Advertising And Its Appeal On Society

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Advertising and its Appeal on Society
        
        Today we live in a society that is being dominated and confounded by commercials and ads. A new age, which could be referred to as the advertising age where commercials and ads tell us what is a necessity and what isn't. Howard Luck Gossage in his book Is There Any Hope for Advertising? Stated that there are ads and commercials everywhere around us in which there is no escape. "I like to imagine a better world where there will be less, and more stimulating advertising. I suppose all of us would like to see this come to pass, it would certainly clear away some of the confusion from advertising's murky picture and make it easier to comprehend" (7). Ads and commercials have flourished everywhere like a virus, once it strikes there is no way we can remove the marks it left behind. It creates this blurry, confusing picture, a "murky picture" as Gossage stated, which most people won't find the genuine truth behind what the product really mean and if its really useful or not. Advertising forces consumers into buying products by manipulation which make the customers buy products they think are good for them when in fact it isn't and they do this by appealing in their innermost desires. Advertisers are aware of the cultural need of acceptance and people's
insecurities and takes advantage of these desires to persuade people into buying their products.
        There are three significant aspects for advertising: 1) A persuading selling message, 2) prospects for the products or service, and finally 3) at the lowest possible cost (Jefkins 5). The first aspect deals with how to persuade people in believing that the product that is being advertised is absolutely salutary. The second however identifies which target group the commercial or the ad will be advertised to. Finally the last phase deals with the economical issues like how low the products price has to be in order to grasp the customer's attention. Presumably the most popular aspect for advertising is the first aspect since advertising is all about using the right statements and pictures that would grasp the customer's attention. It essentially aims to cause the customer at least look at the article to see a picture or a name of the product, which is being advertised.
        One way to persuade and plunder the customer's attention is to use catchy slogans, characters, symbols, and icons with which the advertisers use to identify and advertise their products. Volkswagen has been one of the most famous car companies that have been known to use catchy slogans and different symbols. For instance, in 1988 Volkswagen made a commercial that generally says that a car is more precious than diamonds to a girl.
"In the commercial a song titled Everyone's going through changes is played in the background as a young lady emerges from the household and slams the door. She pulls her ring off and posts it through the letterbox, then storms down the street ripping off her pearls, slinging a bracelet past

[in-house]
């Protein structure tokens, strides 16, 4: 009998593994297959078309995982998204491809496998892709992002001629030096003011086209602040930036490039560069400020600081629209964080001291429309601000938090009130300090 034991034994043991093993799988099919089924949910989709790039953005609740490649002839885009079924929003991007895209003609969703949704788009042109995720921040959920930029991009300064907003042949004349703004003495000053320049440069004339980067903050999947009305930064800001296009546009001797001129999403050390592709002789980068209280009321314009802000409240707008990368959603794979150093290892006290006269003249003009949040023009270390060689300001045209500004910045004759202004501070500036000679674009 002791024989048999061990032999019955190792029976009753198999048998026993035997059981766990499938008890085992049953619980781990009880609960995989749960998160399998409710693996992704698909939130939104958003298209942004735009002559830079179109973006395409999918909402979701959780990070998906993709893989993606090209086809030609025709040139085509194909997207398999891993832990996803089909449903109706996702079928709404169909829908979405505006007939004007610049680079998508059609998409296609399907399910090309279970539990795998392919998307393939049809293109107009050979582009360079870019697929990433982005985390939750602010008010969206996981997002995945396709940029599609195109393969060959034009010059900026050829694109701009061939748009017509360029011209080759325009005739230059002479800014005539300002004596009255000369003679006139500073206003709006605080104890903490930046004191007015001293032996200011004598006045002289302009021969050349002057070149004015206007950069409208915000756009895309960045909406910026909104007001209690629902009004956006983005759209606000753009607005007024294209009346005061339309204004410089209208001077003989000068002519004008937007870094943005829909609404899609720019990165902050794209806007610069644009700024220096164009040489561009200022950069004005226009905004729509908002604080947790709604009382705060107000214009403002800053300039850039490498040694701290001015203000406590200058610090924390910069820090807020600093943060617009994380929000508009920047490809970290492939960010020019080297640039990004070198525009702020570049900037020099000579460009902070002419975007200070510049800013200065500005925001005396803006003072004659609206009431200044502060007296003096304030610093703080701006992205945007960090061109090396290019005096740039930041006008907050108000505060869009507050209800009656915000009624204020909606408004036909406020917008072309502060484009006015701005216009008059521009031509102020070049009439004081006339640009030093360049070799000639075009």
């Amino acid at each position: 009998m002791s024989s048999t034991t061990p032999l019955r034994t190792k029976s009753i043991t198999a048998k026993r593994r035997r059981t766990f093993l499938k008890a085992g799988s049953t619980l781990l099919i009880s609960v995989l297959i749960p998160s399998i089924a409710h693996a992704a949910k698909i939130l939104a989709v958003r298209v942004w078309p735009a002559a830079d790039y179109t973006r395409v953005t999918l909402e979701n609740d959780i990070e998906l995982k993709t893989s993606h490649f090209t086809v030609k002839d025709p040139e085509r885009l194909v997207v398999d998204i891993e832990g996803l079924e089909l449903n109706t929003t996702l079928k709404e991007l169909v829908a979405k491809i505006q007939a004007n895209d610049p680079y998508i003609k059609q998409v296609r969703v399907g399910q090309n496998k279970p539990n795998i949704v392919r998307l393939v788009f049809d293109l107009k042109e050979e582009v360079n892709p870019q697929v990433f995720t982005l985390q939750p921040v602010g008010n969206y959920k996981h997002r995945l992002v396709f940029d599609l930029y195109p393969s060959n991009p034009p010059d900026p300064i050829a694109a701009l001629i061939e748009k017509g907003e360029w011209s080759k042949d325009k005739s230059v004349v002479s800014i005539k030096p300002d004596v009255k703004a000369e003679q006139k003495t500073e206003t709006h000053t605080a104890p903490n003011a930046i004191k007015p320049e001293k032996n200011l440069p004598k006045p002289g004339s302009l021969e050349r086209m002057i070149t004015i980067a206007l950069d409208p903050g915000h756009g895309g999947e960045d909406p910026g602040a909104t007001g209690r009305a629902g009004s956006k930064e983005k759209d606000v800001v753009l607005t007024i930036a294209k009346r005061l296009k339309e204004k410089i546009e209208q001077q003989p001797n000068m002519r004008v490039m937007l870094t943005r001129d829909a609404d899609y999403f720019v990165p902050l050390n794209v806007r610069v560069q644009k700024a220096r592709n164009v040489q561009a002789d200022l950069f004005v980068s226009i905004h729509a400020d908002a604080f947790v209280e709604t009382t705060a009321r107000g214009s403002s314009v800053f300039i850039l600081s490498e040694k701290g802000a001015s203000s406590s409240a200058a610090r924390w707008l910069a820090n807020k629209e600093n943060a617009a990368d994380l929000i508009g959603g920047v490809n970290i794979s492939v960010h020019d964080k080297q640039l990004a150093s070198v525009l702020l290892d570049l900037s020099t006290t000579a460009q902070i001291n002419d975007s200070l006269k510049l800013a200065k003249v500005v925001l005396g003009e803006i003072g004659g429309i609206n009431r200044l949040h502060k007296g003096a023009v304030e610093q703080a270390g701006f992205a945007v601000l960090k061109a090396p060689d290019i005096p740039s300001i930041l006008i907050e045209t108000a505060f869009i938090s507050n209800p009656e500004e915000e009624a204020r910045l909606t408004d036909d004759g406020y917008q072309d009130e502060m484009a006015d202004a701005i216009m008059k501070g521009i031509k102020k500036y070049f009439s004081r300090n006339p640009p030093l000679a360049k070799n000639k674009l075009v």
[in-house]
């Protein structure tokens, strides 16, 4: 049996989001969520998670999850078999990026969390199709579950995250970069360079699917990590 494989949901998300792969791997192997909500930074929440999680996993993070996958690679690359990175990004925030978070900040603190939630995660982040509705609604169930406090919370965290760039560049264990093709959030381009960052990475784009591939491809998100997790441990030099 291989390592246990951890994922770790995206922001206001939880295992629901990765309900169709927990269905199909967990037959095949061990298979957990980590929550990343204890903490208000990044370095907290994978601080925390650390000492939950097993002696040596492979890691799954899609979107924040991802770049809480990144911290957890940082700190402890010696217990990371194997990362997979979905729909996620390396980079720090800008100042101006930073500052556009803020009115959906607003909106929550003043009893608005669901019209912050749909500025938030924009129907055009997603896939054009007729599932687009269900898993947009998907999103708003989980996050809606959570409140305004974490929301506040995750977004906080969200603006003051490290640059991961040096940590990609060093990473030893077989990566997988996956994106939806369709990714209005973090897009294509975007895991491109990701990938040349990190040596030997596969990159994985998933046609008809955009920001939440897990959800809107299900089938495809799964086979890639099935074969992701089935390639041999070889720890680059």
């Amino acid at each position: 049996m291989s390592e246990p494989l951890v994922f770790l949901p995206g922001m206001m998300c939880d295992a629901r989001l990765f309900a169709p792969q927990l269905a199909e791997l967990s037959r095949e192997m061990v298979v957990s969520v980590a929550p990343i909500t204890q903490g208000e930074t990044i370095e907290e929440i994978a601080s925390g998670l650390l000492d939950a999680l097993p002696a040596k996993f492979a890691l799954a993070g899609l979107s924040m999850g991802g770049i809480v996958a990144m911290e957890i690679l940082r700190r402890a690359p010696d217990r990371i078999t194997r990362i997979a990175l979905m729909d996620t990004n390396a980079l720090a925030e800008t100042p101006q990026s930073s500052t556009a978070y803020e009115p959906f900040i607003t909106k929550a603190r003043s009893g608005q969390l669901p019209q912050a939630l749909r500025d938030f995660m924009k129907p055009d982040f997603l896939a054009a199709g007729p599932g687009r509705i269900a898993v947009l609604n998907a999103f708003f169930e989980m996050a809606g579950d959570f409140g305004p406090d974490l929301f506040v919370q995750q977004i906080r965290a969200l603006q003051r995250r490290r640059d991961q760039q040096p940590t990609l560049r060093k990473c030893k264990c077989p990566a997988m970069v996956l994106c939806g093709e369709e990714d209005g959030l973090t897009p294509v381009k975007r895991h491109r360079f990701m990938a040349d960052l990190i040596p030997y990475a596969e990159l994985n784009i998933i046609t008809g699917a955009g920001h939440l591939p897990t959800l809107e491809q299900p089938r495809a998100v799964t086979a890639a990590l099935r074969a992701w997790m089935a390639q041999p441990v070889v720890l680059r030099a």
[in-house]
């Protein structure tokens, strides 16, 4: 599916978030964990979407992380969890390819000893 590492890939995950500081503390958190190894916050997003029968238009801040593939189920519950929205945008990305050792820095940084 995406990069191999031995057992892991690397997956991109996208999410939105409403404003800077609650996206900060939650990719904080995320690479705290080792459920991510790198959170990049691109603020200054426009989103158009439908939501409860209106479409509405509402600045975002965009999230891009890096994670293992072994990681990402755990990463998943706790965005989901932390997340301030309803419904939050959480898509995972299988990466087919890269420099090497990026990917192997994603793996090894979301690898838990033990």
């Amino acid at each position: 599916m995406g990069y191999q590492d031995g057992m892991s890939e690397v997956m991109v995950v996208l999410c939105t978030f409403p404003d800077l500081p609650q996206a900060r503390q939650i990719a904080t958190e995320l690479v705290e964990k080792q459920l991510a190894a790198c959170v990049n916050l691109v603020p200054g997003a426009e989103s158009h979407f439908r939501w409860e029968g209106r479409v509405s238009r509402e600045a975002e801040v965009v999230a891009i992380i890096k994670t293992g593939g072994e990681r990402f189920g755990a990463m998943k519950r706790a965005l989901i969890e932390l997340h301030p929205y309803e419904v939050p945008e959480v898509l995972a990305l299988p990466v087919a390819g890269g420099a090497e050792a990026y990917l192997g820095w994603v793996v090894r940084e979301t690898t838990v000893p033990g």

a cat, abandoning her fur coat over a parking meter. Poised over a grating into which she is about to dispose of her car keys, she has a change of heart as she considers what she'd be throwing away. Perked up enormously, she drives off in her VW. Super: If only everything in life was as reliable as a Volkswagen" (Kanner 105).
The pearls, ring, and fur coat are all great symbols which represent the woman's most desirable friends and its all thrown away for the new best friend the woman has discovered. The moment the girl throws away all the precious items is the moment where the commercial grabs the viewer's alertness, since this is where the action is taking place. This also makes the viewer ponder why the girl in the commercial is throwing away all her valuable items. The commercial then plays on making the viewer believe that owning pearls, diamonds, and fur coats are not as worthy as owning a new Volkswagen car. The slogan used at the end of the commercial "if only everything in life was as reliable as a VW" authenticate this meaning to the customer. Evidently by analyzing this commercial one will perceive which group this product is being advertised to, which in this case is obviously women. Brennice Kanner in his book "The 100 best TV Commercials" wrote that by showing this woman in the commercial empowered and making these decisions was definitely a side bonus that attracted female purchasers' (105).
        An additional example of a company, which uses very interesting slogans, is Coca-Cola. One of the new Coca-Cola commercials presents three little boys sitting together in the desert somewhere in Africa, chatting. One of them asks, "I wonder what
it tastes like?" His friend then answers, "My dad says it's like kissing a girl," the little boy then takes a sip from his Coca-Cola bottle; "Is it like kissing a girl?" his friend asks. The boy finally replies, "I hope so." This commercial was able to connect the taste of coke to the taste of kissing a girl, which without a doubt makes the commercial very capable of making little boys directly go to the nearest store and buy a Coca-Cola bottle. In January 17, 2000 a well known magazine titled Advertising Age wrote: "National TV spots--four by brunet and six by Edge Creative--liken sipping a coke to kissing a girl, tasting a snowflake, sharing good times with friends, dancing in a crowd and riding a waterfall, among other pleasures" (53). Coca-Cola created its different commercials taking into consideration the different age groups who will be viewing their commercials, which makes the commercial more effective by grabbing everyone's attention. The previous example of the Coca-Cola commercial illustrates the three different aspects that have been described above. It shows where the persuasion occurs, which age group the commercial is targeted to, and finally deals with the economical issues by showing that even kids from Africa which is considered a third world country can offered to drink Coca-Cola.